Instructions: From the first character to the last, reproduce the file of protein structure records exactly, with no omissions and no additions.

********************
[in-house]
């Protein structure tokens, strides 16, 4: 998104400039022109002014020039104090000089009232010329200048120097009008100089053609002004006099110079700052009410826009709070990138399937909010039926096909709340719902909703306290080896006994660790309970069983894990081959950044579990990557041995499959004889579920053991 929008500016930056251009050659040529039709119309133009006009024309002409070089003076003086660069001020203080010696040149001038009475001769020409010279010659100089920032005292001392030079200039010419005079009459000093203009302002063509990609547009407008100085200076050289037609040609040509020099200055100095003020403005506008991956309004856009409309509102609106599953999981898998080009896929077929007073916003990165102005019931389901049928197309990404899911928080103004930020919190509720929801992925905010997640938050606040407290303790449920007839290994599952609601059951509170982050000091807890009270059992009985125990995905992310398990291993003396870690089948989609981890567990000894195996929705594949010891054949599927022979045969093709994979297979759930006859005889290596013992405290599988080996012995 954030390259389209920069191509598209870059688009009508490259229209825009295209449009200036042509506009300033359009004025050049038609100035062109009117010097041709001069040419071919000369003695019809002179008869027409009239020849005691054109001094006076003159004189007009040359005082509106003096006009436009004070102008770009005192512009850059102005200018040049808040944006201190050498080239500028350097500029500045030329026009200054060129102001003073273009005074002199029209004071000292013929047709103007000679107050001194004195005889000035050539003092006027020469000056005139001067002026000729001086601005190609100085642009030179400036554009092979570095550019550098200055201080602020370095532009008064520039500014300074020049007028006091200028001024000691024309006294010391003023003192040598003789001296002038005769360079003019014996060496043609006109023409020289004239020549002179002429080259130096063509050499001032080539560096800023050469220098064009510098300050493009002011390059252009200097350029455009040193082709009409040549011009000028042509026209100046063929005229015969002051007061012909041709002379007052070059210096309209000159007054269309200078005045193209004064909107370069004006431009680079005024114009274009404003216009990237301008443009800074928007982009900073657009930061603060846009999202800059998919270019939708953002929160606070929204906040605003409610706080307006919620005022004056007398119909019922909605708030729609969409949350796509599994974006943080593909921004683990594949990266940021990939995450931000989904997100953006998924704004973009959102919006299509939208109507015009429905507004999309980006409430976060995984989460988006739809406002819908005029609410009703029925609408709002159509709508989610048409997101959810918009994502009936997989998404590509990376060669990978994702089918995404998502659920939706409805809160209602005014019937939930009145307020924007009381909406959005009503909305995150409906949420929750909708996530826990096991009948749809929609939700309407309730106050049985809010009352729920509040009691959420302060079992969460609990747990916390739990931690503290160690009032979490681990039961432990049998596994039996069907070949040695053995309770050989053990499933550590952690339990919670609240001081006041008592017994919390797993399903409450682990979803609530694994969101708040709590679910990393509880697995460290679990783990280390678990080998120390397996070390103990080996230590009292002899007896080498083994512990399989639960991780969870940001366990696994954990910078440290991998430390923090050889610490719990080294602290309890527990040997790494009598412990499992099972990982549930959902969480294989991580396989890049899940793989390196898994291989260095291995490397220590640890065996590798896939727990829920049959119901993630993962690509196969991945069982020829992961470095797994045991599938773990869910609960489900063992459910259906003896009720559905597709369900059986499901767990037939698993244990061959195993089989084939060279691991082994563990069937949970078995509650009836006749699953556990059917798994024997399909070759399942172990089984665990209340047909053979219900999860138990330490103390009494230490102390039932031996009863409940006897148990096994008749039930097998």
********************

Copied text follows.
[in-house]
């Protein structure tokens, strides 16, 4: 998104400039022109002014020039104090000089009232010329200048120097009008100089053609002004006099110079700052009410826009709070990138399937909010039926096909709340719902909703306290080896006994660790309970069983894990081959950044579990990557041995499959004889579920053991 929008500016930056251009050659040529039709119309133009006009024309002409070089003076003086660069001020203080010696040149001038009475001769020409010279010659100089920032005292001392030079200039010419005079009459000093203009302002063509990609547009407008100085200076050289037609040609040509020099200055100095003020403005506008991956309004856009409309509102609106599953999981898998080009896929077929007073916003990165102005019931389901049928197309990404899911928080103004930020919190509720929801992925905010997640938050606040407290303790449920007839290994599952609601059951509170982050000091807890009270059992009985125990995905992310398990291993003396870690089948989609981890567990000894195996929705594949010891054949599927022979045969093709994979297979759930006859005889290596013992405290599988080996012995 954030390259389209920069191509598209870059688009009508490259229209825009295209449009200036042509506009300033359009004025050049038609100035062109009117010097041709001069040419071919000369003695019809002179008869027409009239020849005691054109001094006076003159004189007009040359005082509106003096006009436009004070102008770009005192512009850059102005200018040049808040944006201190050498080239500028350097500029500045030329026009200054060129102001003073273009005074002199029209004071000292013929047709103007000679107050001194004195005889000035050539003092006027020469000056005139001067002026000729001086601005190609100085642009030179400036554009092979570095550019550098200055201080602020370095532009008064520039500014300074020049007028006091200028001024000691024309006294010391003023003192040598003789001296002038005769360079003019014996060496043609006109023409020289004239020549002179002429080259130096063509050499001032080539560096800023050469220098064009510098300050493009002011390059252009200097350029455009040193082709009409040549011009000028042509026209100046063929005229015969002051007061012909041709002379007052070059210096309209000159007054269309200078005045193209004064909107370069004006431009680079005024114009274009404003216009990237301008443009800074928007982009900073657009930061603060846009999202800059998919270019939708953002929160606070929204906040605003409610706080307006919620005022004056007398119909019922909605708030729609969409949350796509599994974006943080593909921004683990594949990266940021990939995450931000989904997100953006998924704004973009959102919006299509939208109507015009429905507004999309980006409430976060995984989460988006739809406002819908005029609410009703029925609408709002159509709508989610048409997101959810918009994502009936997989998404590509990376060669990978994702089918995404998502659920939706409805809160209602005014019937939930009145307020924007009381909406959005009503909305995150409906949420929750909708996530826990096991009948749809929609939700309407309730106050049985809010009352729920509040009691959420302060079992969460609990747990916390739990931690503290160690009032979490681990039961432990049998596994039996069907070949040695053995309770050989053990499933550590952690339990919670609240001081006041008592017994919390797993399903409450682990979803609530694994969101708040709590679910990393509880697995460290679990783990280390678990080998120390397996070390103990080996230590009292002899007896080498083994512990399989639960991780969870940001366990696994954990910078440290991998430390923090050889610490719990080294602290309890527990040997790494009598412990499992099972990982549930959902969480294989991580396989890049899940793989390196898994291989260095291995490397220590640890065996590798896939727990829920049959119901993630993962690509196969991945069982020829992961470095797994045991599938773990869910609960489900063992459910259906003896009720559905597709369900059986499901767990037939698993244990061959195993089989084939060279691991082994563990069937949970078995509650009836006749699953556990059917798994024997399909070759399942172990089984665990209340047909053979219900999860138990330490103390009494230490102390039932031996009863409940006897148990096994008749039930097998």